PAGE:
Food particles can easily build up between the tooth and gums because of insufficient or improper brushing. This build up is called tartar or plaque.
The plaque harbors bacteria that are harmful to the gum tissue. The body will mount it’s defense against these bacteria.
The defense includes increased blood supply to the gums so the blood cells can counter the bacteria and its toxins. This increased blood supply to the gums manifests as bleeding of gums from brushing. This inflammation and bleeding gums are a manifestation of gingivitis.
If the bacterial assault continues the body might not be able to counter sufficiently. The toxins from the bacteria will then start destruction of the gum attachemnt and bone tissue under it. This is called loss of periodontal/gum tissue support. At this stage the disease has progressed in to periodontitis. The loss of gum attachment results in gum tissue pockets around teeth. These are safe havens for the bacteria to further colonize and proliferate. The deep pockets become inaccessible to regular brushing and, can accumulate more tartar and bacteria which can cause bad breath.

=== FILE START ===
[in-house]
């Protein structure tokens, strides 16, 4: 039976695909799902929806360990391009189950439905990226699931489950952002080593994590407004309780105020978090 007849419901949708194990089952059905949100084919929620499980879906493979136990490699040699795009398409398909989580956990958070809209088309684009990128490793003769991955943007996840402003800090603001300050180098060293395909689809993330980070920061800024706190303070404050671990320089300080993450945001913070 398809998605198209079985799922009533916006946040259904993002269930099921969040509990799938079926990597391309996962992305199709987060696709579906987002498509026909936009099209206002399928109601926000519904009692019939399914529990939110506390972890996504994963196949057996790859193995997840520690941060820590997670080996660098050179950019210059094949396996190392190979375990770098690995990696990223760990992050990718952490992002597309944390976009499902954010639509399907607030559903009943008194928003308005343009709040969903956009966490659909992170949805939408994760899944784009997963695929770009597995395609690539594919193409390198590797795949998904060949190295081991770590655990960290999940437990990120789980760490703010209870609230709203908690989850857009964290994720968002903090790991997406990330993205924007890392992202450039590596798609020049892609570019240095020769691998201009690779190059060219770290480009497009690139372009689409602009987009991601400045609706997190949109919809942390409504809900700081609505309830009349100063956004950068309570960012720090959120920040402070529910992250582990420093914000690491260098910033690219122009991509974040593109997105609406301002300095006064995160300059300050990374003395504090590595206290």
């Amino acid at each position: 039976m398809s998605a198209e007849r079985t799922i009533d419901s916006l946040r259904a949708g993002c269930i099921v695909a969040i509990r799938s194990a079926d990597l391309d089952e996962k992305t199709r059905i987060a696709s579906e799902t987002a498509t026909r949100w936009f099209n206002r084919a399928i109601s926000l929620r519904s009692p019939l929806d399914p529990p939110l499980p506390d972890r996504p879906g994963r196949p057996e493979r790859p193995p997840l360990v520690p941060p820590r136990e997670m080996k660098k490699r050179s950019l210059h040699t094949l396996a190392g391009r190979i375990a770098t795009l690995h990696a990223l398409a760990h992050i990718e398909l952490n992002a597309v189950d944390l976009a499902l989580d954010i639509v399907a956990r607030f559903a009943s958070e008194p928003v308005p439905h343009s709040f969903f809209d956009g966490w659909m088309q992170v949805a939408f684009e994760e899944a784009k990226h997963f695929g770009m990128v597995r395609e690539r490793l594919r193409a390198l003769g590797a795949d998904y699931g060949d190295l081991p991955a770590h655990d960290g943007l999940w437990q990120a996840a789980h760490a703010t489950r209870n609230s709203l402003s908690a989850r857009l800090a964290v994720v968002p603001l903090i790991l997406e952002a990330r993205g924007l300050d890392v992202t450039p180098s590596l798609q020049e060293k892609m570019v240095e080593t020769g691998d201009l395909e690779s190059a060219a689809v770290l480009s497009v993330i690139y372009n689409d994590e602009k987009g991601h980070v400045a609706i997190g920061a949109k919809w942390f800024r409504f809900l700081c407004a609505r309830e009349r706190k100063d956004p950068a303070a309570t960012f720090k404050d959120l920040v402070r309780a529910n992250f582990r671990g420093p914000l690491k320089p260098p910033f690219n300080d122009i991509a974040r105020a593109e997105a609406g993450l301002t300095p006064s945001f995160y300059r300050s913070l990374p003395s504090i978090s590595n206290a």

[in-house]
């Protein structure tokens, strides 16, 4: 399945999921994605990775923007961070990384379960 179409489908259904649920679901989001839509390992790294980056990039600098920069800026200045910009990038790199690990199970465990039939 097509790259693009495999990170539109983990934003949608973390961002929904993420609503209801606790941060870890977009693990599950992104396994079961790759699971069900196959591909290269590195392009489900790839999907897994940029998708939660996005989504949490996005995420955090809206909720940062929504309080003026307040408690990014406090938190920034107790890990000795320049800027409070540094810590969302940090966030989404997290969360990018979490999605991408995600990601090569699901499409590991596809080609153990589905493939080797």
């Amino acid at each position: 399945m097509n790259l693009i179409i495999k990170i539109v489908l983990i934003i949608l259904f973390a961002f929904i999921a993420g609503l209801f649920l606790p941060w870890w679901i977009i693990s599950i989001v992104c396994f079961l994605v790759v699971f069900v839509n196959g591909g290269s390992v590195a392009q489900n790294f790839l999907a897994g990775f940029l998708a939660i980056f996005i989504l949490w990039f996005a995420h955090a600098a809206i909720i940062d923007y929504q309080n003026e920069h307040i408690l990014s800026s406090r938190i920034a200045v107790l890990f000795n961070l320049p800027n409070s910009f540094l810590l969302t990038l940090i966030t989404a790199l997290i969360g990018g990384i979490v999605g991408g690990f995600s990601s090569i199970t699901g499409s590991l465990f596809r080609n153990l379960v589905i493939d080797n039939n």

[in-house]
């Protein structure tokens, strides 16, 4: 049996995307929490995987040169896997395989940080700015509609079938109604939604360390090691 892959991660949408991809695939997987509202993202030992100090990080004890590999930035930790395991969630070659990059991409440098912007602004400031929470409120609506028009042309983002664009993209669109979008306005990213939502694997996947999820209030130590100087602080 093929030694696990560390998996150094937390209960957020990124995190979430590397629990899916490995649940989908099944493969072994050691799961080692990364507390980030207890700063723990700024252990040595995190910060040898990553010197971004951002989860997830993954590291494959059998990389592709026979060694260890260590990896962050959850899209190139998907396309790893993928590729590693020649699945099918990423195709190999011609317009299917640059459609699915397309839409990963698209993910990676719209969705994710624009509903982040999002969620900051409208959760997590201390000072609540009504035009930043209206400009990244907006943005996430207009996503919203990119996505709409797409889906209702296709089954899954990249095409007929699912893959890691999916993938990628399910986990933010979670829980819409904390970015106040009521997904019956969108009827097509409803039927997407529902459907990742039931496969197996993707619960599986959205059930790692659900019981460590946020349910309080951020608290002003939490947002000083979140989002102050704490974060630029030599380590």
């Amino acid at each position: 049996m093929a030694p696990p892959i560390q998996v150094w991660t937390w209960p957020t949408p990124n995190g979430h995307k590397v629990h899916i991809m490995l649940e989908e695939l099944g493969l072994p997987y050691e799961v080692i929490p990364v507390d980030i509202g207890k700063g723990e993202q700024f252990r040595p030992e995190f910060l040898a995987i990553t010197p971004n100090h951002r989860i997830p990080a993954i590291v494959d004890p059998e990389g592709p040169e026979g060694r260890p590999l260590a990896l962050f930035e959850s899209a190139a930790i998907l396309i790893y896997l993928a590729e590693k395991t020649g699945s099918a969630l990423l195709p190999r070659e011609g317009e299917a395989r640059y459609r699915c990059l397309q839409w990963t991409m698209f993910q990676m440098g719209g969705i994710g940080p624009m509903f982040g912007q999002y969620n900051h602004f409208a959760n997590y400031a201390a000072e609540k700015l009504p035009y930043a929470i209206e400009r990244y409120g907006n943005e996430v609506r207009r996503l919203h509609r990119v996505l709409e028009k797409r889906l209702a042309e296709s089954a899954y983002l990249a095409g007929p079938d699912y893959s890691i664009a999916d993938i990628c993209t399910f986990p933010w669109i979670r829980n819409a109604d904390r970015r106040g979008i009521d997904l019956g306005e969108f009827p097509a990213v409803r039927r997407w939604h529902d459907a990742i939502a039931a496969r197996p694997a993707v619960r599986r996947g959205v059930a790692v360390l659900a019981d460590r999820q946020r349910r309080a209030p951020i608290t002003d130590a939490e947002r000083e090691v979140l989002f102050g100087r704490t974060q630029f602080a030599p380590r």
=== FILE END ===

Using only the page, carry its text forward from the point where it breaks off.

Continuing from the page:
A deep cleaning/scaling root planing are recommended at this stage to remove tartar and diseased tissue from under the gums. An escalated cleaning regimen might be recommended to prevent build up. In certain cases a gum surgery might be recommended to clean inaccessible areas, graft bone tissue and to get rid of the deep gum pocketing.